Why doesn’t America embrace women’s baseball?

Doug Close, Sports Editor

It may be called “America’s pastime,” but baseball is one of the world’s true global games.

However, even as regions like Central America, South America and Asia continue to produce some of the best players in the MLB on a consistent basis, there is one part of the population that baseball has not extended its reach very far to – women.

While basketball, hockey, soccer, tennis, golf and frankly most other sports offer opportunities for men and women across the nation to participate, baseball is not quite as accessible for women. That’s putting it lightly.

Softball has become the popular baseball alternative for women, but the fact of the matter is that it’s a different sport with a different regulation and different rules. For women who wish they could play baseball instead, their opportunities are seriously limited.

Why does baseball have this issue when seemingly every other sport offers itself to both men and women?

There might not be one straightforward answer.

Recently, there have been a few positive developments for women in baseball. In 2015, French teenager Melissa Mayeux became the first woman to be added to the MLB’s international registration list, making Mayeux the first known woman to be eligible to play in the modern MLB.

Mayeux represents a largely overlooked demographic of female baseball players who have had to overcome obstacles in order to keep playing the sport they love. It’s no secret that the MLB doesn’t have the best track record with how it treats female players.

For example, in 1931, the MLB organized an exhibition games between the New York Yankees and the Chattanooga Lookouts, a minor league baseball team in Tennessee. Pitching for the Lookouts that day was a 17-year-old girl named Jackie Mitchell, and she struck out legends Babe Ruth and Lou Gehrig.

Then-MLB commissioner Kenesaw Mountain Landis was pretty classy about it to reporters afterward.

Landis voided Mitchell’s contract with the Lookouts, saying that baseball was “too strenuous” for a woman to play.

Yikes.

On top of that, in 1952, the MLB formally banned women from signing contracts in the league. This ban lasted until 1992.

The U.S. actually briefly had a women’s professional baseball league. When many of the MLB’s best players were drafted during World War II, the All-American Girls Professional Baseball League was founded in 1943 to keep baseball going despite the war. However, the league folded in 1954 once the MLB had bounced back from the war.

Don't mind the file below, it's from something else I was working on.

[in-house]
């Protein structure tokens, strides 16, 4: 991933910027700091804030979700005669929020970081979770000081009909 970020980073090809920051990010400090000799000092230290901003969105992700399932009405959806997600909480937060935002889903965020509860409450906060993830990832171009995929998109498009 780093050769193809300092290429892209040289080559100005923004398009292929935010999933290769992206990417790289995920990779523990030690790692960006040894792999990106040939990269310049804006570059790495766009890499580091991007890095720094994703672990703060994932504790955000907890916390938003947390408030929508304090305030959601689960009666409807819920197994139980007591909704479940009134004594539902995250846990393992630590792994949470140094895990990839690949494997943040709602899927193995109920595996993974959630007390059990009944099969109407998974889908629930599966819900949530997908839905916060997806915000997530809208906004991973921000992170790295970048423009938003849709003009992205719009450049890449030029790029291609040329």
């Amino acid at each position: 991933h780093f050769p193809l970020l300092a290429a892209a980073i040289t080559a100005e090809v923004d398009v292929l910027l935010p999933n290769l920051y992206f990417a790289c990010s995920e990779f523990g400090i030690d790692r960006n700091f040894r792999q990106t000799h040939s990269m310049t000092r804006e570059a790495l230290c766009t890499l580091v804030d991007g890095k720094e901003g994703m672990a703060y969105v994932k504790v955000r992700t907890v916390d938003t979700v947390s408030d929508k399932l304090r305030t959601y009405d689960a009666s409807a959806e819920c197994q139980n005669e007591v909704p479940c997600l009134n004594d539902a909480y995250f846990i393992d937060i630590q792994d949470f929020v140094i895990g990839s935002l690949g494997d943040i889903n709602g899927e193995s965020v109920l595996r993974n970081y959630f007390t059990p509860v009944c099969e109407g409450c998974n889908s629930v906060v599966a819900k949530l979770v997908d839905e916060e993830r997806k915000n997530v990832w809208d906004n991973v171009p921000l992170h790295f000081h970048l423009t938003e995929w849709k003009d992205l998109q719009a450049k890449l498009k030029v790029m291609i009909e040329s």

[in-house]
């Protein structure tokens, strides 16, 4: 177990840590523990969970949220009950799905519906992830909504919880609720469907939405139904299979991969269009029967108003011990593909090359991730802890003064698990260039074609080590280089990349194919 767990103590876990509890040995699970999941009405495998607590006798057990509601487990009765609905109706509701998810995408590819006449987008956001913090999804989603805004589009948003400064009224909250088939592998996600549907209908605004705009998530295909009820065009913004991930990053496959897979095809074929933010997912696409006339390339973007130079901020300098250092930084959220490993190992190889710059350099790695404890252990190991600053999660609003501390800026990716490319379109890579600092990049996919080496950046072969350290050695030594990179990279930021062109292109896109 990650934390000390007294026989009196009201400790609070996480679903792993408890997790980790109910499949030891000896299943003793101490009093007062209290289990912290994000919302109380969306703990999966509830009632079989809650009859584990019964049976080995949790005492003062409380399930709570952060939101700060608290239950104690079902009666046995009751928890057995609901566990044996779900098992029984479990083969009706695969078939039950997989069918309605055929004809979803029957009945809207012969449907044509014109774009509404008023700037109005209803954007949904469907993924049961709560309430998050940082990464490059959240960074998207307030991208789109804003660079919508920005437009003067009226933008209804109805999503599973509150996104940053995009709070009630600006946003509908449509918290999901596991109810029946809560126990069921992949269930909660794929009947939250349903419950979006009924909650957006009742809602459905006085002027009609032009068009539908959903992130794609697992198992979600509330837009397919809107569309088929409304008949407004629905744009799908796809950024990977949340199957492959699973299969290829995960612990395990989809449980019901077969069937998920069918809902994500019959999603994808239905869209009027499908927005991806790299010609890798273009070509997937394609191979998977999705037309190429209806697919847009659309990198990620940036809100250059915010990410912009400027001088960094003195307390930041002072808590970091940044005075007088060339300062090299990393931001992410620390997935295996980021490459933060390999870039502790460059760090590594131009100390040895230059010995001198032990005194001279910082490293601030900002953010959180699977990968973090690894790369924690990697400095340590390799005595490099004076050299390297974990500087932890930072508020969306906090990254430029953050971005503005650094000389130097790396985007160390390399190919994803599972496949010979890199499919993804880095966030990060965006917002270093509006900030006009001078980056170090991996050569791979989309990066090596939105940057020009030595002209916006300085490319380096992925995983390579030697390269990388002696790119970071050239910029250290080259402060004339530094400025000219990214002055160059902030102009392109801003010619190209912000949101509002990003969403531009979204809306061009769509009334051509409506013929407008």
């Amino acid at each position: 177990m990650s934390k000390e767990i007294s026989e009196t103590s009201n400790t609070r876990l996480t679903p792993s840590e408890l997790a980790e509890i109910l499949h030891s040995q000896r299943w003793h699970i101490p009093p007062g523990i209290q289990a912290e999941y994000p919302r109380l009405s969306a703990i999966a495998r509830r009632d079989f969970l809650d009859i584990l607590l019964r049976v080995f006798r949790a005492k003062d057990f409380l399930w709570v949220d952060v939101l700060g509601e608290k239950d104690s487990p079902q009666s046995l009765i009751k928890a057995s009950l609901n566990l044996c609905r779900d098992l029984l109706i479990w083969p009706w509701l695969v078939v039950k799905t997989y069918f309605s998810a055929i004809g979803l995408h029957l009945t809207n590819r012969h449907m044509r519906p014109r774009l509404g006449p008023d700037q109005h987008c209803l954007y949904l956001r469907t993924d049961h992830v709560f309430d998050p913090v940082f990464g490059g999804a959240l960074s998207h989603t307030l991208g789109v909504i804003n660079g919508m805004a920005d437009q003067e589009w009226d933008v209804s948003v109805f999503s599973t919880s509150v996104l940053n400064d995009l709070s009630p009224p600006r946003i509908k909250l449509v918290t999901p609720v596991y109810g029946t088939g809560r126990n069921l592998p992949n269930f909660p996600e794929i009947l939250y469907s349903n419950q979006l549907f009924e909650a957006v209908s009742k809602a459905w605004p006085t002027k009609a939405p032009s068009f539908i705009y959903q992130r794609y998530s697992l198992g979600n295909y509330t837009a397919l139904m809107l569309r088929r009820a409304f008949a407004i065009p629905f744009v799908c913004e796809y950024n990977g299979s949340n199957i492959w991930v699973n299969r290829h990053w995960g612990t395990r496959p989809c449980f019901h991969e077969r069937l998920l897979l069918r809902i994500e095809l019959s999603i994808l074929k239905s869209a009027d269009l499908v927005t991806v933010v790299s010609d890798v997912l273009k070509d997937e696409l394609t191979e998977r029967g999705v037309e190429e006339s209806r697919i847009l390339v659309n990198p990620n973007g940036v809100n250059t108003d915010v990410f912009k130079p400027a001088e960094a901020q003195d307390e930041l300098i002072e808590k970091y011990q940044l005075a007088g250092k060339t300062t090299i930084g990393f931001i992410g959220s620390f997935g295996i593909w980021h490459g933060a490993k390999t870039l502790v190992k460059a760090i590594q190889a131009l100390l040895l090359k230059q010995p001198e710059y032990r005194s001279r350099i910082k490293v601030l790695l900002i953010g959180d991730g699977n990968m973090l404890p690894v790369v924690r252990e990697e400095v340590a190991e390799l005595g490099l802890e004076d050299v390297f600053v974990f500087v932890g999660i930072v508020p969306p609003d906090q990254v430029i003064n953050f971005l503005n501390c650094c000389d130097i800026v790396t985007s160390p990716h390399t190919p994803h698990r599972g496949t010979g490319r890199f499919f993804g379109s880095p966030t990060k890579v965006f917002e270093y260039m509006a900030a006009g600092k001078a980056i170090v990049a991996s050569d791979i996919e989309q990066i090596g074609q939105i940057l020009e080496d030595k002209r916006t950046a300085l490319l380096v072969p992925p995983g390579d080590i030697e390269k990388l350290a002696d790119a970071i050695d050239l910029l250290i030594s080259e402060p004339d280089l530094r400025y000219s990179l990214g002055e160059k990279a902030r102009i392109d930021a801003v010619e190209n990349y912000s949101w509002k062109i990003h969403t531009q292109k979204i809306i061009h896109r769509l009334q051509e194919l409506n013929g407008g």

There is no physical reason why women cannot play baseball. There’s also very little argument to be had about women not having an interest in playing baseball. A 2009 study from the Society for American Baseball Research reported that more than 90 percent of girls at an elite international youth baseball tournament who had played both softball and baseball preferred baseball.

It isn’t surprising that elite female baseball players would probably prefer baseball to softball in most cases, as they have dedicated years to the sport, and some in this particular survey had never even played softball before.

If anything, this study is more helpful in displaying how many women play baseball with a passion. Yet, the U.S. Women’s Baseball Team gets almost no coverage whatsoever. Softball gets plenty of airtime on ESPN, so why not women’s baseball?

Softball is a sport for everybody. While not at the NCAA level, plenty of men play in softball leagues across the country. If grown men have easy access to joining a softball team, then why does baseball make it so complicated and difficult for girls and women to join baseball teams and leagues?

Those are questions left for baseball to answer.

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